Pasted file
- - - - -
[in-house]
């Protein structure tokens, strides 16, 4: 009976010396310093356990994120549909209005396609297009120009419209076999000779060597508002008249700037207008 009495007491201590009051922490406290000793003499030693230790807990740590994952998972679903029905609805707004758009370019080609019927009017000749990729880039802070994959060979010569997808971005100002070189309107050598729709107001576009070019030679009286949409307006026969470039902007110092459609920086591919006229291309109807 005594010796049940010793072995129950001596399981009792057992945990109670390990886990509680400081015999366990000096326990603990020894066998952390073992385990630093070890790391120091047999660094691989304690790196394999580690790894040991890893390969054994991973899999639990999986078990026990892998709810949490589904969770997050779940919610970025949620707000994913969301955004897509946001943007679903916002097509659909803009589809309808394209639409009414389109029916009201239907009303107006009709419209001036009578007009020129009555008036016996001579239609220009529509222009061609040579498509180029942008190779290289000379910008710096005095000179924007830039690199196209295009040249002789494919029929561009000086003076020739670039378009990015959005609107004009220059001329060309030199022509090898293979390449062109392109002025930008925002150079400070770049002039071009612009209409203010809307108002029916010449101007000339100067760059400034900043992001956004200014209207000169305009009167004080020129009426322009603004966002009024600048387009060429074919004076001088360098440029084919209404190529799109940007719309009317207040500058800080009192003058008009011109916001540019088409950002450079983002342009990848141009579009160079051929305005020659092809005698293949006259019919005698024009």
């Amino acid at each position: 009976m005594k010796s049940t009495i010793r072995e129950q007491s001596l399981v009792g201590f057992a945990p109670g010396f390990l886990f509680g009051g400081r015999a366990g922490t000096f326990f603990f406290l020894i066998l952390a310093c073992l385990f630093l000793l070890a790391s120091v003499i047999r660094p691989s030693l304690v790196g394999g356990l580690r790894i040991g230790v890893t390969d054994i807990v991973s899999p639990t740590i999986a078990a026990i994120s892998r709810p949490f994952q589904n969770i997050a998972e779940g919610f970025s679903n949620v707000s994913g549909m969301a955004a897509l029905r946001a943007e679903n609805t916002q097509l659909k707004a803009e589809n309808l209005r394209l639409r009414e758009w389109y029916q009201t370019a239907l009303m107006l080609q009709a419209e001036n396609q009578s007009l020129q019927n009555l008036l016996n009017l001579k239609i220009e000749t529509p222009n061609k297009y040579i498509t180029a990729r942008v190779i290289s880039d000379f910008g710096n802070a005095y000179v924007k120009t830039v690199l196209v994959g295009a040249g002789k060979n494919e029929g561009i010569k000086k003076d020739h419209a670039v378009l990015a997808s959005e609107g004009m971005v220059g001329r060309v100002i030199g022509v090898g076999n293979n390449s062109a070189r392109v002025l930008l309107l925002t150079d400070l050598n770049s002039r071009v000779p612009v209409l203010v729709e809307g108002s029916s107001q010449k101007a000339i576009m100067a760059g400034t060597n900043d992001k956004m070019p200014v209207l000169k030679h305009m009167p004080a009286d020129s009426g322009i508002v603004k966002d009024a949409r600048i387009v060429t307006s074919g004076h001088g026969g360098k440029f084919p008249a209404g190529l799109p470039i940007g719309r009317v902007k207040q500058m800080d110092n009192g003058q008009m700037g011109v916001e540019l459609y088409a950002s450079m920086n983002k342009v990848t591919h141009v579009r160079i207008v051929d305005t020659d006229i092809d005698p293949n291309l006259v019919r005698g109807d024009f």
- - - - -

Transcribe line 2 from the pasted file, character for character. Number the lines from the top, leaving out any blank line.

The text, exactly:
């Protein structure tokens, strides 16, 4: 009976010396310093356990994120549909209005396609297009120009419209076999000779060597508002008249700037207008 009495007491201590009051922490406290000793003499030693230790807990740590994952998972679903029905609805707004758009370019080609019927009017000749990729880039802070994959060979010569997808971005100002070189309107050598729709107001576009070019030679009286949409307006026969470039902007110092459609920086591919006229291309109807 005594010796049940010793072995129950001596399981009792057992945990109670390990886990509680400081015999366990000096326990603990020894066998952390073992385990630093070890790391120091047999660094691989304690790196394999580690790894040991890893390969054994991973899999639990999986078990026990892998709810949490589904969770997050779940919610970025949620707000994913969301955004897509946001943007679903916002097509659909803009589809309808394209639409009414389109029916009201239907009303107006009709419209001036009578007009020129009555008036016996001579239609220009529509222009061609040579498509180029942008190779290289000379910008710096005095000179924007830039690199196209295009040249002789494919029929561009000086003076020739670039378009990015959005609107004009220059001329060309030199022509090898293979390449062109392109002025930008925002150079400070770049002039071009612009209409203010809307108002029916010449101007000339100067760059400034900043992001956004200014209207000169305009009167004080020129009426322009603004966002009024600048387009060429074919004076001088360098440029084919209404190529799109940007719309009317207040500058800080009192003058008009011109916001540019088409950002450079983002342009990848141009579009160079051929305005020659092809005698293949006259019919005698024009």